Salamander mussel, found in WV, may be added to list of endangered species

By: - August 24, 2023 6:00 am

The U.S. Fish and Wildlife Service has proposed adding the salamander mussel to the list of species protected under the Endangered Species Act. (Megan Bradley | U.S. Fish and Wildlife Service)

The U.S. Fish and Wildlife Service is proposing adding the salamander mussel — which lives in certain West Virginia rivers and streams — to the list of species protected under the Endangered Species Act, it announced this week. 

The salamander mussel is found in 14 states from New York southwest to Arkansas. It’s named for the Necturus maculosus, or mudpuppy, which serves as a host for its larvae. The species is the only freshwater mussel in North America to use a non-fish host for reproduction, the agency said. 

According to a species status assessment by the Fish and Wildlife Service, more than 80 percent of the mussel’s 66 known populations across the 14 states are at high risk from one or more threats, including contaminants, changes in water flow, landscape alteration, invasive species and risks to the mudpuppy.

“Freshwater mussels are among the most sensitive of aquatic species, so changes in water quality can have a range of negative impacts,” the agency said. 

In West Virginia, the salamander mussel can be found in tributaries of the Ohio River, including the Kanawha River, the Little Kanawha River watershed, the Middle Island Creek watershed, and the Fish and Fishing Creek watersheds, Alexander Silvas, endangered species coordinator for the West Virginia Division of Natural Resources, said in an email.

The species has been known to be in the Twelvepole Creek watershed, the Monongahela watershed, and the Ohio River, he said. 

The U.S. Fish and Wildlife Service is also proposing designating more than 2,000 river miles in 10 states, including Fish Creek, Fishing Creek, Middle Island Creek, the Little Kanawha River and South Fork Hughes River in West Virginia, as critical habitat for the mussel species.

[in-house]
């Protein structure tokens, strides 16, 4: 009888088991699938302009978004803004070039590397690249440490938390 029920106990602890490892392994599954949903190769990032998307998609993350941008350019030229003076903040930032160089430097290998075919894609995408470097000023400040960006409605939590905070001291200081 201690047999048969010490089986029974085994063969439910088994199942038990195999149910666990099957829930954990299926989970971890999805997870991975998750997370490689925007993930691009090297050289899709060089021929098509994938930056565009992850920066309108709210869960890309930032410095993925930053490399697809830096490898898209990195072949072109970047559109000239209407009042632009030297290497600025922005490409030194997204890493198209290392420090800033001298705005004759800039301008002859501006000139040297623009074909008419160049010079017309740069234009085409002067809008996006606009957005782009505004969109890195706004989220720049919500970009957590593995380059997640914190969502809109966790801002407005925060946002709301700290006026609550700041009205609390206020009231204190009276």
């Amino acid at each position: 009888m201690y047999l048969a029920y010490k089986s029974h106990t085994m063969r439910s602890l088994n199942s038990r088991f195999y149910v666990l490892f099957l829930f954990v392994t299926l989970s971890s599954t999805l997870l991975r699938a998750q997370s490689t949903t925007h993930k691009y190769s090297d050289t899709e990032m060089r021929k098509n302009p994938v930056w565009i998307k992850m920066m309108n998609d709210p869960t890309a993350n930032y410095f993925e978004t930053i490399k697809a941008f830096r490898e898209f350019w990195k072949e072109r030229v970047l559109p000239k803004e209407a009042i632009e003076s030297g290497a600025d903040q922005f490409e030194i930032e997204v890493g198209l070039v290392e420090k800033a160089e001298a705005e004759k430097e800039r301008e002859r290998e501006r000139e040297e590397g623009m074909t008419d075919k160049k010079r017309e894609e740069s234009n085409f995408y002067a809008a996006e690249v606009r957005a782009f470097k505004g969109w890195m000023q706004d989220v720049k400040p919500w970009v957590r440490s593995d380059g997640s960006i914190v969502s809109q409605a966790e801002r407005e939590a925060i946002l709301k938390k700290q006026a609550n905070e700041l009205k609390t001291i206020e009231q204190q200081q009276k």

The designation would require federal agencies to avoid “destruction” or “adverse modification” of the river miles, but has no requirements for state or private actions where no federal funding, permits or approvals are required, the agency said. 

Georgia Parham, a spokeswoman for the Fish and Wildlife Service, said if the listing is finalized, the public would be able to continue to enjoy fishing and boating as they do today.

“The Endangered Species Act is already a consideration in many rivers with salamander mussel, as the rivers also have other previously listed mussel species,” she said. 

Twelve West Virginia mussel species are listed as threatened or endangered already, Silvas said. 

Activities like installing a boat ramp, dock or other recreation infrastructure could be evaluated by the Fish and Wildlife Service to identify ways to minimize impacts to salamander mussel or and the mudpuppy, Parham said. .

The proposal to list the salamander mussel as endangered and designate critical habitat opens a 60-day comment period that ends Oct. 23, afterwhich the agency will determine if the species should be protected. 

Comments can be made through Oct. 23 online or by mail at: Public Comments Processing, Attn: FWS-R3-ES-2023-0058, U.S. Fish and Wildlife Service, MS: PRB/3W, 5275 Leesburg Pike, Falls Church, VA 22041–3803

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Lori Kersey
Lori Kersey

Lori Kersey is a reporter with a decade of experience reporting in West Virginia. She covers state government for West Virginia Watch.